GAZ-3105: The USSR’s ‘capitalist’ car

Maksim Sidorov (CC BY 3.0)
The Volga ‘Gaz-3105’ had great potential, but died in the 1990s, along with the USSR.

This was a unique car for the late Soviet Union, but there were only 50 units assembled and the project was discontinued after the collapse of the USSR.

Initially, the model was all too promising for the Soviet car industry, which in the late 1980s and early 1990s produced models inferior to European and American carmakers.

In the 1980s, the Gorkovsky car factory — GAZ — worked on developing a brand new car that would be more advanced than any other car model made in the USSR back then. The result of their work was the ‘GAZ-3105’. The car incorporated the latest technologies available at the time: a McPherson circle independent suspension, power-assisted rack-and-pinion steering, disc brakes on both axles, a brand new engine and a fundamentally different drivetrain.

For the Soviet car-making industry, assembling this model was akin to making a huge technological breakthrough that could have allowed it to compete with capitalist car making companies.

By the end of the 1980s, a few prototypes of the Volga GAZ-3105 were already being assembled. The car had an unorthodox interior: Its windows were larger than usual with the bottom part opening, while the upper part remained intact. This not-so-practical solution gave the car a brand new look uncommon among other Soviet-made models.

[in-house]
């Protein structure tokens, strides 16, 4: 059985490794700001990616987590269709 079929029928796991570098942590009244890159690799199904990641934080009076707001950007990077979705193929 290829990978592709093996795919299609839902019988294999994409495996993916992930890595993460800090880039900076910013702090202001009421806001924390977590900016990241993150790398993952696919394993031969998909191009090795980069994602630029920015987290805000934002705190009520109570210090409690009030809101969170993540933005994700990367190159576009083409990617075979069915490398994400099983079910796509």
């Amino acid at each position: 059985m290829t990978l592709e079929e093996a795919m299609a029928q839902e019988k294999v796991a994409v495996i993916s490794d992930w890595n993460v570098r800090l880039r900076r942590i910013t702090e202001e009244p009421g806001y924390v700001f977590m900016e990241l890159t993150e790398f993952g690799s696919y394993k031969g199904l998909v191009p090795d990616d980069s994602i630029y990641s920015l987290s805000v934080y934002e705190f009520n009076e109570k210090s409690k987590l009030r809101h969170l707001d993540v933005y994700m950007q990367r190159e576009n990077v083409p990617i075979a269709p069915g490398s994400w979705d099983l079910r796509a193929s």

Also, the car closely resembled the Audi 100, which served as an inspiration for Soviet engineers, who referred to the German car in making GAZ-3105, but did not fully copy it, nonetheless. Meanwhile, the car’s V8 engine was built anew.

Compared to other Soviet-made cars, this was a technological breakthrough. The GAZ-3105 was equipped with power seats and electric mirrors, windows, and antennas. Even the rear seats were power seats and equipped with a heating system.

The hopes for mass production of this model vanished simultaneously with the USSR. When the Soviet Union collapsed and the newly independent Russia struggled to rebuild its fractured economy, the state funding for the Gorkovsky car factory ceased. Engineers could not keep working on the car without the means to build it. 

In 1994, Russia’s first president Boris Yeltsin signed a decree, which stipulated that the Gorkovsky car factory must produce at least 250 cars annually. However, the state did not provide sufficient funding to back up the stipulated number and the cars were made in poor financial conditions. This greatly affected their quality, as engineers had to save each and every penny while constructing it.

The result was disreputable-looking. Cars were being assembled with different parts, some of which were marked as “made in the USSR”, while others were made in Russia. The interior was made of cheap plastic, sometimes of mismatching colors. Minor parts, like ignition keys and gas tank plugs, were borrowed from another car-producing company — Lada — and marked accordingly. Engineers also used some parts originally found in the Audi 100.

The GAZ-3105 became an emblematic car signifying the split between two different epochs — the late Soviet Union with its ambitious plans and dysfunctional political and economic system and modern Russia of the early 1990s, which had to reinvent itself and fix structural problems inherited from the USSR. Unfortunately, the Volga GAZ-3105 did not survive the shift.

Click here to find out why some Russians are obsessed with Lada.

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